BACK in spring 2020, my wife and I were delighted to discover, pretty well on our doorstep, a small wood with an astonishing display of bluebells. The masses of flowers, with their delicate scent, were just the tonic we needed as lockdown began to bite.

The word “bluebell” is used for a variety of flowers across the British Isles. Scientists commonly distinguish Scottish and English bluebells – the former is what in England is known as the harebell – while there are also well-known non-natives, such as the Spanish bluebell. Languages reflect what linguists call folk taxonomy, traditional naming-systems that change over time. Scots has many recorded words for these flowers, including blaver, lady’s thimbles and craw-taes. Gowk’s taes and gowk’s hose probably reflect the correlation between the appearance of the flowers and that of cuckoos (gowks).

One such word is blawort. The first citations recorded in the Dictionaries of the Scots Language ( are from the 19th century. However, there are earlier examples: Allan Ramsay refers to the “Blawart Blue” in his Chameleon (1722) – and the word’s etymology (Old Norse bla “blue”, Old English wort “plant”) suggests that it was commonly used in speech long before that date. Blawort can refer not only to Scottish bluebells but also cornflowers and the speedwell. However, the great early 19th-century lexicographer John Jamieson was clear that it referred to the “Round-leaved Bellflower”. Clearly it was this meaning referred to in Whistle-Binkie, a repository of Scottish rural verse published by Glasgow bookseller David Robertson between 1832 and 1846: “The song of nature’s happiness is heard o’er meadows green, And opening to the fresh’ning breeze The blawart’s bell is seen”.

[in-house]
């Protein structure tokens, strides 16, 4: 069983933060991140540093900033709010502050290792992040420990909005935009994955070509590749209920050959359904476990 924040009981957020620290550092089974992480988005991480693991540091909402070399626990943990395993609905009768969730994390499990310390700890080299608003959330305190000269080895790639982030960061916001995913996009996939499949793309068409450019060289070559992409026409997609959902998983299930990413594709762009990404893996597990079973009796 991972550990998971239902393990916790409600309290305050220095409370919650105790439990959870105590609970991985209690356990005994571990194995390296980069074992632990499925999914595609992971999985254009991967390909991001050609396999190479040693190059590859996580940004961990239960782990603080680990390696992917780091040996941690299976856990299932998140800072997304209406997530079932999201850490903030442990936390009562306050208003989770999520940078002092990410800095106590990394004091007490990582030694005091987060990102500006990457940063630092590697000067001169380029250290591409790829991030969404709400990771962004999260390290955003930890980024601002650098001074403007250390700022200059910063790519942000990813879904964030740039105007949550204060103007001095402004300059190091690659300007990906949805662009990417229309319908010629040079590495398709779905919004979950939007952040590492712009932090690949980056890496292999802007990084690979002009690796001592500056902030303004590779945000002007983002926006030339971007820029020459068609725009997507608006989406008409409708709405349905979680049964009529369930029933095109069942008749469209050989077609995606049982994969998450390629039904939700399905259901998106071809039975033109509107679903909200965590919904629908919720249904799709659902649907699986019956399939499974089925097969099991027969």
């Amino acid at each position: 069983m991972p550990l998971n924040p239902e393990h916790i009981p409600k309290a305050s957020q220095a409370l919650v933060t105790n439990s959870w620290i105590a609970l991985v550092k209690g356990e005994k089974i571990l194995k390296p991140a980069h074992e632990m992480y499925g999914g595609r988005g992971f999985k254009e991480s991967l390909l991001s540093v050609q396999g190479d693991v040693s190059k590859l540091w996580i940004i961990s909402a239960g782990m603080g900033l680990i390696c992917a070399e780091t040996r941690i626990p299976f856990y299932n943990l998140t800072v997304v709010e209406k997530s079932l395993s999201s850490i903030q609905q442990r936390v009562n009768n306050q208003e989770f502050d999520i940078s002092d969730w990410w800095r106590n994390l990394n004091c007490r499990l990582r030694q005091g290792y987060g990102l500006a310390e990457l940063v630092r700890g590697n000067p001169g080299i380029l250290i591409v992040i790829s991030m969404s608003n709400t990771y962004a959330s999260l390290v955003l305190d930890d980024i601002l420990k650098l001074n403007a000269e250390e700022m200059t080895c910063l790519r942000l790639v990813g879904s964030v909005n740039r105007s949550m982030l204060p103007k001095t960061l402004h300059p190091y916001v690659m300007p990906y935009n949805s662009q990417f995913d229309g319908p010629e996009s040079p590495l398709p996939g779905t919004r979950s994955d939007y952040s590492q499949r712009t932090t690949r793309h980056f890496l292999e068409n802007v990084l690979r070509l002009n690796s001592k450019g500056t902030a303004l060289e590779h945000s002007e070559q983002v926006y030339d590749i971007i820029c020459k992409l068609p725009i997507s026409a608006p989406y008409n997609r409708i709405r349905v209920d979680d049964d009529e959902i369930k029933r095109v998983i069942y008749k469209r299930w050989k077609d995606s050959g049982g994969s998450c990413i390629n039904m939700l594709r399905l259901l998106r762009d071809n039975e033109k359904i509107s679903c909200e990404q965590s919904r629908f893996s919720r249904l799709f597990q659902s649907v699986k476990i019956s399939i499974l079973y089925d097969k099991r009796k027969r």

Scots Word of the Week is written by Jeremy Smith, Professor of English Philology in the University of Glasgow.